Let us not prejudge this issue

Caution should be sounded before the public jump to premature conclusions concerning the presidency and Thoko Mkhwanazi-Xaluva.

Caution should be sounded before the public jump to premature conclusions concerning the presidency and Thoko Mkhwanazi-Xaluva.

The dispute concerning the former head of the Office of the Rights of Children is now subject to an appeal launched by the presidency in the labour court.

Despite this fact, certain newspapers - it would seem fed enthusiastically by Mkhwanazi-Xaluva with her own creative view of events and subjective interpretation of formal documents - are publishing sensational reports without the benefit of awaiting the decision in the appeal.

For instance, a Sunday newspaper interpreted an affidavit submitted to the labour court in the appeal as a call to brand her "enemy of the state" which would debar her from state employ.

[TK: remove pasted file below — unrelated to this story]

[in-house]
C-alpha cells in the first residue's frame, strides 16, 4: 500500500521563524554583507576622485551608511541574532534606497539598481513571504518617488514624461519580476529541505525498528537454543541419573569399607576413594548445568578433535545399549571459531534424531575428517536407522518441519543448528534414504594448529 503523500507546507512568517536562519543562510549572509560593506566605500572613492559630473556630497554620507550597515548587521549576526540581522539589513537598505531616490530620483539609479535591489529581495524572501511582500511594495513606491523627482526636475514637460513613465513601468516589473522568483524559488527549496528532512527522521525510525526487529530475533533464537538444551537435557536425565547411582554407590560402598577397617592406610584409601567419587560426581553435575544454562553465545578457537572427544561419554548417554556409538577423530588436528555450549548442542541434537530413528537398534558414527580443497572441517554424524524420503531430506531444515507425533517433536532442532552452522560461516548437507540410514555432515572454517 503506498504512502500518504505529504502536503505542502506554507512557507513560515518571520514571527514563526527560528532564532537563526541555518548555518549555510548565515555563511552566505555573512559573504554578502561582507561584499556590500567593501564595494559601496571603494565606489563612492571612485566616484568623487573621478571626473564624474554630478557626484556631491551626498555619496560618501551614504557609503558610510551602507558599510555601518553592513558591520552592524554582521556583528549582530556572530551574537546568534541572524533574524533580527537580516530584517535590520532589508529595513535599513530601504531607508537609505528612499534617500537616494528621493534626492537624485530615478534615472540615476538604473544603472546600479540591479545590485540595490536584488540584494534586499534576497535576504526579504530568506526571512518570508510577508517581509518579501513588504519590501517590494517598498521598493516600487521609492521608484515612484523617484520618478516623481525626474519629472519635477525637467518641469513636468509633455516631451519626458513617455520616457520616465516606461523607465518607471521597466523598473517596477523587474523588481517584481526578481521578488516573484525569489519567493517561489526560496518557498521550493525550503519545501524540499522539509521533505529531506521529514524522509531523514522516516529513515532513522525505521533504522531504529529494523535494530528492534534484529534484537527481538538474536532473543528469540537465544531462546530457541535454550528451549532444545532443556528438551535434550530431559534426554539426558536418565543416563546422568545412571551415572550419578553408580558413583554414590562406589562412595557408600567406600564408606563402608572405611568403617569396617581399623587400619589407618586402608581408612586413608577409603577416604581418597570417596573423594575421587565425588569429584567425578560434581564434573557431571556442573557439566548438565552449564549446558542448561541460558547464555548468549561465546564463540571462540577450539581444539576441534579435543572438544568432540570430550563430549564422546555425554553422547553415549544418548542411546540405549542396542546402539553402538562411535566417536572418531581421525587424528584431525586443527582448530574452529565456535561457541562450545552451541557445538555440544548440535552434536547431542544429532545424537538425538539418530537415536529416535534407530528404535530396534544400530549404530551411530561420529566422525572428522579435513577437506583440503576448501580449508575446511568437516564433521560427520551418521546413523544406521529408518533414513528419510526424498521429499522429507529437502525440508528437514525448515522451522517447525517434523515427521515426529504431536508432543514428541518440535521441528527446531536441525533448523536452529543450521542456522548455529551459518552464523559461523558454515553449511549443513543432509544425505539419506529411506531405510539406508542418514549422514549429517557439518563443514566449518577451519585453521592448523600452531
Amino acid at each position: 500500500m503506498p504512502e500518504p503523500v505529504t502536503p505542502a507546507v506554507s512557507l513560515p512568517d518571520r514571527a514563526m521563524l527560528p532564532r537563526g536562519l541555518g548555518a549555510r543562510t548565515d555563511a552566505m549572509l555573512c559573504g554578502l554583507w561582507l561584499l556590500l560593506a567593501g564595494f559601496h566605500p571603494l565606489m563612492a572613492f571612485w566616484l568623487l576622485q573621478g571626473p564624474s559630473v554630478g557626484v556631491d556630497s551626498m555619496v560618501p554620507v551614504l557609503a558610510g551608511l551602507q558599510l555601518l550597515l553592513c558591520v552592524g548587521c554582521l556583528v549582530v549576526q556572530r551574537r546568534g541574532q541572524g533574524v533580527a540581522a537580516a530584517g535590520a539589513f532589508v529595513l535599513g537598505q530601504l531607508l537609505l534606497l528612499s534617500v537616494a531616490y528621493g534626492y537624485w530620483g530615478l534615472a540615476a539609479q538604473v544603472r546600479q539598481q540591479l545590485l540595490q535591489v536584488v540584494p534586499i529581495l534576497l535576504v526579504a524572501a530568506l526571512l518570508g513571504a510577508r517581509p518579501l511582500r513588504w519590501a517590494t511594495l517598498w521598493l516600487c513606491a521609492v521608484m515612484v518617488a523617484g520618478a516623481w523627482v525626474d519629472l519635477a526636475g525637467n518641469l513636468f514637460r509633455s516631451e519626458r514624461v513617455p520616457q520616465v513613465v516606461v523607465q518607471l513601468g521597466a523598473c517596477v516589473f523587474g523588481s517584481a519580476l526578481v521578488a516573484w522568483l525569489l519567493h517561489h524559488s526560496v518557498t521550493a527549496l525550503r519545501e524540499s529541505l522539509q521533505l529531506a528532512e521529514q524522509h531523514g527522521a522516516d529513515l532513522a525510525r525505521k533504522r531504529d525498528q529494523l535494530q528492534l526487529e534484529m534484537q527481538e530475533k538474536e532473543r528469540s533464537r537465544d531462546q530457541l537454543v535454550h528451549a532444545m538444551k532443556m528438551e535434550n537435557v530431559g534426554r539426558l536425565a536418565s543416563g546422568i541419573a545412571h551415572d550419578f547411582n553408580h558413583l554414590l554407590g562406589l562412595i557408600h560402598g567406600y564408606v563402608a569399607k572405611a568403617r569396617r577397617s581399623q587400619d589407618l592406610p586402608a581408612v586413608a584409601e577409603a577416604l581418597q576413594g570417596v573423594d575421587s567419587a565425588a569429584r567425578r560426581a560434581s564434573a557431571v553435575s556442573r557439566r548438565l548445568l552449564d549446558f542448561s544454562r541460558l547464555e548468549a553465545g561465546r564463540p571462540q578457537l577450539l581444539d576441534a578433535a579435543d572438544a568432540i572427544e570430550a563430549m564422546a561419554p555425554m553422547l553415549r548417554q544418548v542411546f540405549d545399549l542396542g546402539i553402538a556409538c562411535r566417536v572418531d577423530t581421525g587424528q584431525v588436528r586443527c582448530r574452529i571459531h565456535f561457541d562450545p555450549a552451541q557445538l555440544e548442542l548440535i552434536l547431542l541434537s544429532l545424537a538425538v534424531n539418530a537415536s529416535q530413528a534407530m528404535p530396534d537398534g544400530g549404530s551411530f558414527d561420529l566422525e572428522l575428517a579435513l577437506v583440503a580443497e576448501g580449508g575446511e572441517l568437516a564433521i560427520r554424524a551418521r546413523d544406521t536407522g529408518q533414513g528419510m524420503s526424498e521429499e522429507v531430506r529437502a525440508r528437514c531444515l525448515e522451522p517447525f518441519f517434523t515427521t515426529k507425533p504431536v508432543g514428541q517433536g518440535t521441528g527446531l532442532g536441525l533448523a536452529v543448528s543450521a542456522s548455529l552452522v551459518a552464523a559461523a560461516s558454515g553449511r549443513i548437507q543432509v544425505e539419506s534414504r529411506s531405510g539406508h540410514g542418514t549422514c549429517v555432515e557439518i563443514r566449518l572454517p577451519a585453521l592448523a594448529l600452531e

Sowetan carried similar charges, made by her last Wednesday.

This is a gross distortion of the meaning of words in the affidavit, which spoke about a breakdown in trust. Of course, no one has the right to bar anyone from a job in government. We all have rights, and there is due process for all.

It would be a matter of concern if what is so obviously a personal campaign in support of one side in proceedings which are still subject to appeal should be accepted at face value, without the benefit of insights that will be available when the matter has come to finality.

In this spirit, the presidency urges all concerned to await the outcome, and not to prejudge it, nor to indulge in commentaries outside the process which could merely have the effect of smearing people or anticipating or interfering with due process.

Frank Chikane

director-general, The Presidency

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